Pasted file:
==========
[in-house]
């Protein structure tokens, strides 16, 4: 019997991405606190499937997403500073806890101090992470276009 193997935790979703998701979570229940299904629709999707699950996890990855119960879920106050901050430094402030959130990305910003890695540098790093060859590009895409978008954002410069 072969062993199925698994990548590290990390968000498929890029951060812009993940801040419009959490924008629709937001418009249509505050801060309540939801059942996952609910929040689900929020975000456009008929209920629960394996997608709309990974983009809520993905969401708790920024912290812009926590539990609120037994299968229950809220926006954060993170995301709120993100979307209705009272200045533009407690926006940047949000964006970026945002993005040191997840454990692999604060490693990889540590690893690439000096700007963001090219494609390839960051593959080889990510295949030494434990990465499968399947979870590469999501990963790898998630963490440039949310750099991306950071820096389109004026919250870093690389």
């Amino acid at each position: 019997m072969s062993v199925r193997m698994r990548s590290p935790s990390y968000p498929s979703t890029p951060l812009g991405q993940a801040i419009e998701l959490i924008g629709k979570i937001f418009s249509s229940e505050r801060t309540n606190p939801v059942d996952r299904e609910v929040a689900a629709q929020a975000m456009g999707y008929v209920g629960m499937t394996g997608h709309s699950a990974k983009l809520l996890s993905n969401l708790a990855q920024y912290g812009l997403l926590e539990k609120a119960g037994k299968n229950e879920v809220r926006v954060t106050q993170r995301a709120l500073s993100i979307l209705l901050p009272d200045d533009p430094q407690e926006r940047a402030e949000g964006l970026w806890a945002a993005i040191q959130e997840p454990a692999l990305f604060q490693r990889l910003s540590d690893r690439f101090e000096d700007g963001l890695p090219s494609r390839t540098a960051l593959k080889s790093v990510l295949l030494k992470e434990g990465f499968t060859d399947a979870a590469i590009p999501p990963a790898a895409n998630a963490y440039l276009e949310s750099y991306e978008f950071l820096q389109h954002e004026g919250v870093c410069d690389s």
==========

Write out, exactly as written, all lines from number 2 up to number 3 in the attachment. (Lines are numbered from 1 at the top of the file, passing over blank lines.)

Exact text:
């Protein structure tokens, strides 16, 4: 019997991405606190499937997403500073806890101090992470276009 193997935790979703998701979570229940299904629709999707699950996890990855119960879920106050901050430094402030959130990305910003890695540098790093060859590009895409978008954002410069 072969062993199925698994990548590290990390968000498929890029951060812009993940801040419009959490924008629709937001418009249509505050801060309540939801059942996952609910929040689900929020975000456009008929209920629960394996997608709309990974983009809520993905969401708790920024912290812009926590539990609120037994299968229950809220926006954060993170995301709120993100979307209705009272200045533009407690926006940047949000964006970026945002993005040191997840454990692999604060490693990889540590690893690439000096700007963001090219494609390839960051593959080889990510295949030494434990990465499968399947979870590469999501990963790898998630963490440039949310750099991306950071820096389109004026919250870093690389």
């Amino acid at each position: 019997m072969s062993v199925r193997m698994r990548s590290p935790s990390y968000p498929s979703t890029p951060l812009g991405q993940a801040i419009e998701l959490i924008g629709k979570i937001f418009s249509s229940e505050r801060t309540n606190p939801v059942d996952r299904e609910v929040a689900a629709q929020a975000m456009g999707y008929v209920g629960m499937t394996g997608h709309s699950a990974k983009l809520l996890s993905n969401l708790a990855q920024y912290g812009l997403l926590e539990k609120a119960g037994k299968n229950e879920v809220r926006v954060t106050q993170r995301a709120l500073s993100i979307l209705l901050p009272d200045d533009p430094q407690e926006r940047a402030e949000g964006l970026w806890a945002a993005i040191q959130e997840p454990a692999l990305f604060q490693r990889l910003s540590d690893r690439f101090e000096d700007g963001l890695p090219s494609r390839t540098a960051l593959k080889s790093v990510l295949l030494k992470e434990g990465f499968t060859d399947a979870a590469i590009p999501p990963a790898a895409n998630a963490y440039l276009e949310s750099y991306e978008f950071l820096q389109h954002e004026g919250v870093c410069d690389s």